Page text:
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Moroccan Ambassador to Spain summoned over calls for territorial sovereignty talks

A general view of Spain's North African enclave of Ceuta which lies on the Strait of Gibraltar.   -  
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FADEL SENNA/AFP or licensors -

Morocco

The Moroccan Ambassador to Spain has been summoned in Madrid over the former’s call to open talks concerning sovereignty over two enclaves in northern Morocco.

On Saturday, the Moroccan Prime Minister proposed opening talks over Ceuta and Melilla.

In a statement, Saad-Eddine El Otmani said "it has been pending for five or six centuries, but one day it could be opened."

According to the Spanish ministry, Spain expects its partners to respect the sovereignty and territorial integrity of the country.

In a statement, the ministry said had it asked the Moroccan ambassador to Spain for explanations on statements by the Moroccan Prime Minister.

The cities of Melilla and Ceuta have been under Spanish sovereignty since the 16th and 17th centuries. They are the only remnants of the African territories formerly controlled by Spain.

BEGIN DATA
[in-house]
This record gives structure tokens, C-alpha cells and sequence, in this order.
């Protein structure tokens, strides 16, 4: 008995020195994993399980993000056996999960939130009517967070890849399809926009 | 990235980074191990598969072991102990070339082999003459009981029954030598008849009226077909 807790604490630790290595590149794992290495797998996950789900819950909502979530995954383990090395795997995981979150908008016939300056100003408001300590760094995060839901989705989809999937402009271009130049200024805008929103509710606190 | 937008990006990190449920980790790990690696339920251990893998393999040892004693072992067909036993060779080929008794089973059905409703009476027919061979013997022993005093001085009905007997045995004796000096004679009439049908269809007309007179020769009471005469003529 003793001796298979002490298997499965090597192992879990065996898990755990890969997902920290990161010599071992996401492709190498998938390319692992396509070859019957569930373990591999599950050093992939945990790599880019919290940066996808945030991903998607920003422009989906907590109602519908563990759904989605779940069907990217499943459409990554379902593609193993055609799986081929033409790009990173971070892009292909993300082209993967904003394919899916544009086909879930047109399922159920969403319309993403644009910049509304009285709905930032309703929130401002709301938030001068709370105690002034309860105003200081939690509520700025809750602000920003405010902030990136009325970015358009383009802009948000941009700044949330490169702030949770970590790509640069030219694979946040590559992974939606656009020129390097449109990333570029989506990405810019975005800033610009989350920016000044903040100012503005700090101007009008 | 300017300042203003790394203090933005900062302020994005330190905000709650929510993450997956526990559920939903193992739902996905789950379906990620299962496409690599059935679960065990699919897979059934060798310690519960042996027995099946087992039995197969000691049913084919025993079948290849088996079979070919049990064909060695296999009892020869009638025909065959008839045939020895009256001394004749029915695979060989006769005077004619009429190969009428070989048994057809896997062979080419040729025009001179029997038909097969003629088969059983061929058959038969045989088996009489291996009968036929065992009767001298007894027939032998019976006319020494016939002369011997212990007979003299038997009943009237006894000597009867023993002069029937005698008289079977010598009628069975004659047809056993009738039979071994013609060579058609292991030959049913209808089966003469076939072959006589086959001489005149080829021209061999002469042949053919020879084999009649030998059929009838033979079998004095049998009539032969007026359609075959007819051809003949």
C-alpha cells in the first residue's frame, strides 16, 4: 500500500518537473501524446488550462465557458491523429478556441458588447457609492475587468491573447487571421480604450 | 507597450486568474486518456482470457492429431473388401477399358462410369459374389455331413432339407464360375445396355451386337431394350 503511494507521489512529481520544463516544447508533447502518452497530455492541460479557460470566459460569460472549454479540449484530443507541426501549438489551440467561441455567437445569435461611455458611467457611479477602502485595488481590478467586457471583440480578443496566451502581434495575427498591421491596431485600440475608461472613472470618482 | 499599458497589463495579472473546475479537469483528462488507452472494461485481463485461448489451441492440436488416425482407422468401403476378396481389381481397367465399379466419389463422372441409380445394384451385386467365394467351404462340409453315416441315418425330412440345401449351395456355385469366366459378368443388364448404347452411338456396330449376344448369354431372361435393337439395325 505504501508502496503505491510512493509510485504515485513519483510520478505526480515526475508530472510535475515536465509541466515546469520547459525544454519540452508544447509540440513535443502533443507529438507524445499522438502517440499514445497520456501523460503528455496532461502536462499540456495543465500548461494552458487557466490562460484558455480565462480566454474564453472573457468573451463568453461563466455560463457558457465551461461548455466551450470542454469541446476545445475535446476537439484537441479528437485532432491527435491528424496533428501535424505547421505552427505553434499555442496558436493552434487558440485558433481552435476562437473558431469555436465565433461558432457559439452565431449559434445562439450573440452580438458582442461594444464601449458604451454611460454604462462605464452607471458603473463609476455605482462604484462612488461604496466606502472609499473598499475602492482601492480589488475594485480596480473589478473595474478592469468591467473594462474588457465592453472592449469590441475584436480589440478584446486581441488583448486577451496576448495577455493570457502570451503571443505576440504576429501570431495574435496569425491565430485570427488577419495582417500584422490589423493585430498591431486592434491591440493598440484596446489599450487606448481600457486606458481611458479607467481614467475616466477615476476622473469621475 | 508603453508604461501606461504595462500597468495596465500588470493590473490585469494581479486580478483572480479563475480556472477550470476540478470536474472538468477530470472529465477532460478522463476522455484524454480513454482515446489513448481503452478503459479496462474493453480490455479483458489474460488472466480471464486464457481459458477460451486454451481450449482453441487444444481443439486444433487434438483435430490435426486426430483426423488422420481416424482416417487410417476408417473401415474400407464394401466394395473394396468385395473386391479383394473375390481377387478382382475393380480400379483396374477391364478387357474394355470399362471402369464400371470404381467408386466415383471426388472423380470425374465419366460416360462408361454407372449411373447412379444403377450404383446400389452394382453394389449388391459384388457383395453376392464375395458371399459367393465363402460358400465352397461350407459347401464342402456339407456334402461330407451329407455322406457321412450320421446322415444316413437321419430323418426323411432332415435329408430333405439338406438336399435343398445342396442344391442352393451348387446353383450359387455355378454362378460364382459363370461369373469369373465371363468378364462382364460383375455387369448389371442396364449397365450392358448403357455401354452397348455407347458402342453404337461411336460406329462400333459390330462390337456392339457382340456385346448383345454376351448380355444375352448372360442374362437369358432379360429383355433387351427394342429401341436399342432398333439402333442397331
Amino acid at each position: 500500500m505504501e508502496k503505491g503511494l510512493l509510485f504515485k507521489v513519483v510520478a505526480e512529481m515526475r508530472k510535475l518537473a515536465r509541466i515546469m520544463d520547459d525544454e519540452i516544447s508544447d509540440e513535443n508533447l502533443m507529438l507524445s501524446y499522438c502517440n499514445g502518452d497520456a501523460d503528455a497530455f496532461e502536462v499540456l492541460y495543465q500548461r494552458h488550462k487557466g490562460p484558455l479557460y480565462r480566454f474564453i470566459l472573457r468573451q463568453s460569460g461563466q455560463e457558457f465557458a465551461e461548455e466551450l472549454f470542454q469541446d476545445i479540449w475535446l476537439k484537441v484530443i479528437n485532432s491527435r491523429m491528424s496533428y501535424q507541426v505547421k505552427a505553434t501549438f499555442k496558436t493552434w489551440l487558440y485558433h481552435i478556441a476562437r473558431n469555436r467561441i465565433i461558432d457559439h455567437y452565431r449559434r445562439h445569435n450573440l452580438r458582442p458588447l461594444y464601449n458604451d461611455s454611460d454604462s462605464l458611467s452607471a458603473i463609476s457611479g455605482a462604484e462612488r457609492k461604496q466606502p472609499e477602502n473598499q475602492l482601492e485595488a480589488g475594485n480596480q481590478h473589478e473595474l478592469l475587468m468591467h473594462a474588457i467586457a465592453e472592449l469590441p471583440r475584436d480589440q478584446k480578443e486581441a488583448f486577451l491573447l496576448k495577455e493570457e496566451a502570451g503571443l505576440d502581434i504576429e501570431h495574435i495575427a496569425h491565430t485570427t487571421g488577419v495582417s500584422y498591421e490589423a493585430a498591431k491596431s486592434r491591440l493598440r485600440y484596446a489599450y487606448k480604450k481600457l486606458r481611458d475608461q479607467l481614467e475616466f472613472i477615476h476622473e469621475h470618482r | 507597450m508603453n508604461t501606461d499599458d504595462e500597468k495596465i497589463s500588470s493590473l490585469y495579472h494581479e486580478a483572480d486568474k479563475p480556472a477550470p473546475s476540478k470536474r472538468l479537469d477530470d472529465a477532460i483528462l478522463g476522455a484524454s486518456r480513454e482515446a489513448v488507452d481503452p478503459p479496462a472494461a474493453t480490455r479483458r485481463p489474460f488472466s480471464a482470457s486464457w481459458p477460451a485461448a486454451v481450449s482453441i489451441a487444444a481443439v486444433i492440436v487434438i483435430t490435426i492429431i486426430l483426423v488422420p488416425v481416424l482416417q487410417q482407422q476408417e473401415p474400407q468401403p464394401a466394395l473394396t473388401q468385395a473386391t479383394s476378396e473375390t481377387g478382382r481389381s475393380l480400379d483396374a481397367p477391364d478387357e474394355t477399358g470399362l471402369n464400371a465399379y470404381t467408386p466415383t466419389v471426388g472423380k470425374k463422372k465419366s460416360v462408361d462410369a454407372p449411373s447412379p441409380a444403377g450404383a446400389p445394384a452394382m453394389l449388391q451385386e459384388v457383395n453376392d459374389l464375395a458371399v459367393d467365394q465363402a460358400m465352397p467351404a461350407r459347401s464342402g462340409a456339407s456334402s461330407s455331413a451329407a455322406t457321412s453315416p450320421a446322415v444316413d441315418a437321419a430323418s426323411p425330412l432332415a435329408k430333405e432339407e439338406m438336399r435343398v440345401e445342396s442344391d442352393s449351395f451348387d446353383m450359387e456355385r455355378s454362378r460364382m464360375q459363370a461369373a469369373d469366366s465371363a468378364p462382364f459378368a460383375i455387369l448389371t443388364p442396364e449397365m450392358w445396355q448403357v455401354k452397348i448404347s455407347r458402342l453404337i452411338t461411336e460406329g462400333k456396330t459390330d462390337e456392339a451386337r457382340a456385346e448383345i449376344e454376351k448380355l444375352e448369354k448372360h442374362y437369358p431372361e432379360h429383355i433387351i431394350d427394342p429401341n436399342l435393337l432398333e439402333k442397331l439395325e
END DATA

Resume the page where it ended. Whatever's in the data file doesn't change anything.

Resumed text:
The controversy comes at a delicate time in relations between the two countries, particularly on the issue of Western Sahara, a former Spanish colony.

The sparsely populated territory is controlled by Rabat but claimed by the Polisario Front's independence fighters.

Renewed tension between the two parties in this area and recent recognition of Moroccan sovereignty over this territory by the United States, have revived disagreements on the issue between Rabat and Madrid.

The Spanish government has called for compliance with the relevant UN Security Council resolutions. The Council considers Western Sahara as a "Non-self-governing territory."

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